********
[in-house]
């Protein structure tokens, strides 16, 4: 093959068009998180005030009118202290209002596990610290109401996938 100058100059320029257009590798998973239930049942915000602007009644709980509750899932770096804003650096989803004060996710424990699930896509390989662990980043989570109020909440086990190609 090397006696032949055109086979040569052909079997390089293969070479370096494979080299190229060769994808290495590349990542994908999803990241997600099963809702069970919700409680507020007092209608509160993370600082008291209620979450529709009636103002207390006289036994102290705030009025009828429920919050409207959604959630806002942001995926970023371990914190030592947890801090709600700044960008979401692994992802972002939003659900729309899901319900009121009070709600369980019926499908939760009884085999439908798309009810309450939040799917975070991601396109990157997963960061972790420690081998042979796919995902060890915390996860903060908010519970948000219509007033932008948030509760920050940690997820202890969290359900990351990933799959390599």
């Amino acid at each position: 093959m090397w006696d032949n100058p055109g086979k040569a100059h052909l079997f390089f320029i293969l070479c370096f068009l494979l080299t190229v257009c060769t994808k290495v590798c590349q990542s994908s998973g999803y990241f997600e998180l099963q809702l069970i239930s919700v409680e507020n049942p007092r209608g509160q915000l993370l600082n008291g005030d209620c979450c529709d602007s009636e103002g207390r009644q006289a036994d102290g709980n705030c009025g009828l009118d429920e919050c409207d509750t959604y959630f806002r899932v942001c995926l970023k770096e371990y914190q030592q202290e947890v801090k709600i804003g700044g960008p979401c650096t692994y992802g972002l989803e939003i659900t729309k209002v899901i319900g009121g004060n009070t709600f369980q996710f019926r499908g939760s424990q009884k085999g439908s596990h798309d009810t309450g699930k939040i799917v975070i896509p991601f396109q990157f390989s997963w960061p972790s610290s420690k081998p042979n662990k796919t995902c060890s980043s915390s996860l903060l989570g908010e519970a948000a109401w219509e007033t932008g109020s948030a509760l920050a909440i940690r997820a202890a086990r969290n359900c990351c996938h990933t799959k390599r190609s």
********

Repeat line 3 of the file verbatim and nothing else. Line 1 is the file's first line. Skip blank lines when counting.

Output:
């Amino acid at each position: 093959m090397w006696d032949n100058p055109g086979k040569a100059h052909l079997f390089f320029i293969l070479c370096f068009l494979l080299t190229v257009c060769t994808k290495v590798c590349q990542s994908s998973g999803y990241f997600e998180l099963q809702l069970i239930s919700v409680e507020n049942p007092r209608g509160q915000l993370l600082n008291g005030d209620c979450c529709d602007s009636e103002g207390r009644q006289a036994d102290g709980n705030c009025g009828l009118d429920e919050c409207d509750t959604y959630f806002r899932v942001c995926l970023k770096e371990y914190q030592q202290e947890v801090k709600i804003g700044g960008p979401c650096t692994y992802g972002l989803e939003i659900t729309k209002v899901i319900g009121g004060n009070t709600f369980q996710f019926r499908g939760s424990q009884k085999g439908s596990h798309d009810t309450g699930k939040i799917v975070i896509p991601f396109q990157f390989s997963w960061p972790s610290s420690k081998p042979n662990k796919t995902c060890s980043s915390s996860l903060l989570g908010e519970a948000a109401w219509e007033t932008g109020s948030a509760l920050a909440i940690r997820a202890a086990r969290n359900c990351c996938h990933t799959k390599r190609s």